Earth Imaging Journal: Remote Sensing, Satellite Images, Satellite Imagery
Breaking News
Bluesky MetroVista Mesh Models Underpin Dynamic Map of London
Leicestershire - Photorealistic 3D models from Bluesky are being...
US Army Geospatial Center Upgrades OGC Membership to Advance Open Systems
The Open Geospatial Consortium (OGC) is pleased to announce...
Drone Nerds Announces the Launch of the DJI Air 2S
Florida - Drone Nerds, the company with the largest...
ZeroEyes Announces Phase I SBIR Award from the Department of Defense to Develop Drone-Enabled Active Shooter Deterrence Capabilities
PHILADELPHIA - ZeroEyes, Inc. is pleased to announce an...
Carbon Mapper Launches Satellite Program to Pinpoint Methane and Carbon Dioxide Super Emitters
State of California, NASA JPL, and Planet team up...

NASA estimated extreme rainfall over eastern Texas from the remnants of Tropical Depression Imelda using a NASA satellite rainfall product that incorporates data from satellites and observations.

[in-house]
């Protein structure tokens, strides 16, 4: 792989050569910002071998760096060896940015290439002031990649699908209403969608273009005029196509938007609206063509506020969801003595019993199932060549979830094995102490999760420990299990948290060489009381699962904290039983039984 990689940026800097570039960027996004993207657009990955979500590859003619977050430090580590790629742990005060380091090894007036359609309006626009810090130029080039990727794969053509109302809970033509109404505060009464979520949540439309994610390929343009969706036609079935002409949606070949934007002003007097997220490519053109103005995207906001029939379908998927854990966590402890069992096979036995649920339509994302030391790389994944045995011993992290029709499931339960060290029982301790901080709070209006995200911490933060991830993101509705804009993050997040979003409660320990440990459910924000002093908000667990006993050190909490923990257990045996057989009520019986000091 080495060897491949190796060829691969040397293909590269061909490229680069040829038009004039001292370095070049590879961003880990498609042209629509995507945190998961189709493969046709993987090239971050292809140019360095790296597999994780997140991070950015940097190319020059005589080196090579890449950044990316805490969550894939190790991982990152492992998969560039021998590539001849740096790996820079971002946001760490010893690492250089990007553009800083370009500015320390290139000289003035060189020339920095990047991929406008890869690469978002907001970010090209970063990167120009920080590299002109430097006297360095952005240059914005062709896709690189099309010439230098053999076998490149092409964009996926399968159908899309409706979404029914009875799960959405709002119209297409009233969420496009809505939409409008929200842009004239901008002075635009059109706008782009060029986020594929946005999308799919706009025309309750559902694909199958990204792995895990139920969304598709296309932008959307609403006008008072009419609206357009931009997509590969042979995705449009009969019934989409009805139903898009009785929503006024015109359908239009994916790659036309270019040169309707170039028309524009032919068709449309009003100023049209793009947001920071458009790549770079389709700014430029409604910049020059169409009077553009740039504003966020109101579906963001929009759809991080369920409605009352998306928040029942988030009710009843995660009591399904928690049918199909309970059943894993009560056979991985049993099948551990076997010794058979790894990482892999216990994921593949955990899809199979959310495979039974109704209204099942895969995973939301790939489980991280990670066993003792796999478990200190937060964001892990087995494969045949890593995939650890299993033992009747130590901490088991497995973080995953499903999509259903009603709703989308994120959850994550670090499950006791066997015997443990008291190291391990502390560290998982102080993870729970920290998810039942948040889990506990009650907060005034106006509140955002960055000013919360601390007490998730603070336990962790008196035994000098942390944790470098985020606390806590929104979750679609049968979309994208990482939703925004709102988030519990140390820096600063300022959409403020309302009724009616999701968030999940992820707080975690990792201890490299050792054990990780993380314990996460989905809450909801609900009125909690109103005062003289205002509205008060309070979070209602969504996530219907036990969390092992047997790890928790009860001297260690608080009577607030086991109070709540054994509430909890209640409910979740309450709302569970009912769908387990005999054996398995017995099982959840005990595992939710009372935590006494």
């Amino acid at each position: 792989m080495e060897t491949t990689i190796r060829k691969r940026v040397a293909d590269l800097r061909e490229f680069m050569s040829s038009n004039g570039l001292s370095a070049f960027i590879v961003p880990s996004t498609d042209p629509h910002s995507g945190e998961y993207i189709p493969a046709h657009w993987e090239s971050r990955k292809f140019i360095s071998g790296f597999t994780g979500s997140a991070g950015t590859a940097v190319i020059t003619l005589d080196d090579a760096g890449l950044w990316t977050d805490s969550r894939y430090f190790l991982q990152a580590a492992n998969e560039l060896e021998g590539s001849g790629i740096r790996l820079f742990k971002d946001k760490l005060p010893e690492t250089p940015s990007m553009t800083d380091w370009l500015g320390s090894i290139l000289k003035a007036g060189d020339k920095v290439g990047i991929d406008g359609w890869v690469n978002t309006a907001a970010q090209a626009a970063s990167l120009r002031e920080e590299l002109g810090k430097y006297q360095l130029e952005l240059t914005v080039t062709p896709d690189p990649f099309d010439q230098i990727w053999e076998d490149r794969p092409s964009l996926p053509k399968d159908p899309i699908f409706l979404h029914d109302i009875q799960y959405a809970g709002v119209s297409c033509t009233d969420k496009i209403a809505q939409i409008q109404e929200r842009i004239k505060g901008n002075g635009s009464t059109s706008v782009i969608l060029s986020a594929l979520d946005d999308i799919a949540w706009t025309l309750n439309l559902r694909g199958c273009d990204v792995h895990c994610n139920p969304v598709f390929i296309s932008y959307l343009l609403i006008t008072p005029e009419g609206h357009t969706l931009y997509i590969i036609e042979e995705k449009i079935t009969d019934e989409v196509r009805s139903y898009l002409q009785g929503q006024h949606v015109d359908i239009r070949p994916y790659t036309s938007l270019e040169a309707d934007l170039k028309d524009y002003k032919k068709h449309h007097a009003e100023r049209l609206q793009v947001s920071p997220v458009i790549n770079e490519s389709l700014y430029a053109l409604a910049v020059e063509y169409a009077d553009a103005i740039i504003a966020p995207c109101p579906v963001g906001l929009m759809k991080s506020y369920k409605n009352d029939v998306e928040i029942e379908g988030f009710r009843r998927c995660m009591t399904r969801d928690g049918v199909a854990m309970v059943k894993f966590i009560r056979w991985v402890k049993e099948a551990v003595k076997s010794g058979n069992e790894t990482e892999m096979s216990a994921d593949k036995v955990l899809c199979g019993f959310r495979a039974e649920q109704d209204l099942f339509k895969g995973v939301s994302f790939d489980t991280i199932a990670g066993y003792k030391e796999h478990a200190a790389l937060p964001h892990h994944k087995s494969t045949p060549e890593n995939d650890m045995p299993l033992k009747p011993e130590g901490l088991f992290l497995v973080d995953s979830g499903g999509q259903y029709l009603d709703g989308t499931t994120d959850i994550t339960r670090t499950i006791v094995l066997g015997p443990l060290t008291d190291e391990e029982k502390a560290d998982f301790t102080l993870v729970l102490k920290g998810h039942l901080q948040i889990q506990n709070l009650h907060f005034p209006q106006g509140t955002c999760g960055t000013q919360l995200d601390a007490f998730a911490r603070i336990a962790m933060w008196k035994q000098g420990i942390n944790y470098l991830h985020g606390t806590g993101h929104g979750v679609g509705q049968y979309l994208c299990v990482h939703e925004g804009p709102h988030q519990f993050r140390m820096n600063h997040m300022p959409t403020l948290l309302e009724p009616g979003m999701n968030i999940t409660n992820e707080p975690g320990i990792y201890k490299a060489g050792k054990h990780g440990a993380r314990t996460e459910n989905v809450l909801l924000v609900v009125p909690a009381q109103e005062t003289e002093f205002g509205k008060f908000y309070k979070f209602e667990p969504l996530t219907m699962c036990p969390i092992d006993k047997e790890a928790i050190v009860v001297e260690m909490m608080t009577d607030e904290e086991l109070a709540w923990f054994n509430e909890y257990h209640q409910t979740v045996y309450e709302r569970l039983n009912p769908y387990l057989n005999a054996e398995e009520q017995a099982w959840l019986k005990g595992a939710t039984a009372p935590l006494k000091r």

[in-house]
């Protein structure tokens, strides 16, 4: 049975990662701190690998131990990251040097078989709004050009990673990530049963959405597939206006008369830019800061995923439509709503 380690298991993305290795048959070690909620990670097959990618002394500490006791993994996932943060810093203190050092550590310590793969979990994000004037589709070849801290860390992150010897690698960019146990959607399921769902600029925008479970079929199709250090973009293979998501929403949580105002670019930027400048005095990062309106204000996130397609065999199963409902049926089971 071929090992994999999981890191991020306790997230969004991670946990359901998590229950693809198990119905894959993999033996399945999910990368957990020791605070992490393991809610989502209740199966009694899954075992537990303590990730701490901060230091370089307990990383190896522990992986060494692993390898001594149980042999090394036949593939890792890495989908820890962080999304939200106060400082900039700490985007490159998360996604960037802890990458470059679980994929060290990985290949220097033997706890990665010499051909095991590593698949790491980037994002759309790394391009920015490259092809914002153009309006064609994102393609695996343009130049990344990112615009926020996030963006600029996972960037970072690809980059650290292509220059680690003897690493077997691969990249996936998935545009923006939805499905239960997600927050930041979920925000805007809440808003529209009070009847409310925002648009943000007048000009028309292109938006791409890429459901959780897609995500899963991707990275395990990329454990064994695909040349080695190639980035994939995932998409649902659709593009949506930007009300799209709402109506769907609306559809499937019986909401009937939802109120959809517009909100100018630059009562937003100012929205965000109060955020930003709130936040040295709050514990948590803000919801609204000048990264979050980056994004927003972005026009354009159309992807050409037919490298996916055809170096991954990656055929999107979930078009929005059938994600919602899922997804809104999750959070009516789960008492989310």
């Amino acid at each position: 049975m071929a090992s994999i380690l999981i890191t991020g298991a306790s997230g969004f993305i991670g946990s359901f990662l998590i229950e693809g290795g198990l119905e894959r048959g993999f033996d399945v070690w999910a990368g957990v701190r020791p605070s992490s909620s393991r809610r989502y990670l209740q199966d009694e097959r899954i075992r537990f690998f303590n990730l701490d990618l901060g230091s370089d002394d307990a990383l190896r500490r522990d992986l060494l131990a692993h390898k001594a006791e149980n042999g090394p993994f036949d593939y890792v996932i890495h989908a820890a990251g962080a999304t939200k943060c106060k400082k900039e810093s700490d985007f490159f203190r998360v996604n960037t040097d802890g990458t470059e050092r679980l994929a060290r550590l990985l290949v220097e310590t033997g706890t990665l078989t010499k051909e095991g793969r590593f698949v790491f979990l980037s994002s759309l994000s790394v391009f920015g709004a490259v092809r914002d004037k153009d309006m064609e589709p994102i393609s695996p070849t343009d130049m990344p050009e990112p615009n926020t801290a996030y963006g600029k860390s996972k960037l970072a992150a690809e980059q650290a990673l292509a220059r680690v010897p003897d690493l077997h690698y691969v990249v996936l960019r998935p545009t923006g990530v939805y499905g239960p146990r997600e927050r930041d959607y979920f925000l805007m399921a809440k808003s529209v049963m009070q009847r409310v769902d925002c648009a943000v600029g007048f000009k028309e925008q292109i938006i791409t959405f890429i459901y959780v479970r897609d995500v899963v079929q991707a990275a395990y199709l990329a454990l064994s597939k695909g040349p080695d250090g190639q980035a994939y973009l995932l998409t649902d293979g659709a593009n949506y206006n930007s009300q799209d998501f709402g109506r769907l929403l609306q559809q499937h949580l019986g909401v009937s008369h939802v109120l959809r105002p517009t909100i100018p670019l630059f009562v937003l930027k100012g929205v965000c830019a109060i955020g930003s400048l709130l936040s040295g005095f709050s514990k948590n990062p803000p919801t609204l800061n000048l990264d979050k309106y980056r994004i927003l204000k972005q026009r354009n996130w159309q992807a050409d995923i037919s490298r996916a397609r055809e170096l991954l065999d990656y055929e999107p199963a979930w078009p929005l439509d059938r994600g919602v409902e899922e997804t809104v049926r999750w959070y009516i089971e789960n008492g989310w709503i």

NASA’s Integrated Multi-satellitE Retrievals for GPM (IMERG), which is a NASA satellite rainfall product, estimated that by September 20, Tropical Storm Imelda had dropped more than 24 inches of rain between Beaumont and Houston, Texas. Estimates of between 16 and 24 inches have fallen between Freeport and Beaumont, and 6 inches and more over a large area between southwestern Louisiana and Palacios, Texas. An image showing these rainfall totals was created at NASA’s Goddard Space Flight Center in Greenbelt, Md.

IMERG combines observations from a fleet of satellites, in near-real time, to provide near-global estimates of precipitation every 30 minutes. By combining NASA precipitation estimates with other data sources, we can gain a greater understanding of major storms that affect our planet.

The NASA image also identified where the rainfall from the remnant of Imelda caused a U.S. Geological Survey river gauge to swell to “major flood” stage. “Major” flood generally means that nearby homes and roads were flooded. In addition, there were several preliminary reports of Imelda-spawned tornadoes on September 18 and 19.

Image Credit: NASA Goddard

Comments are closed.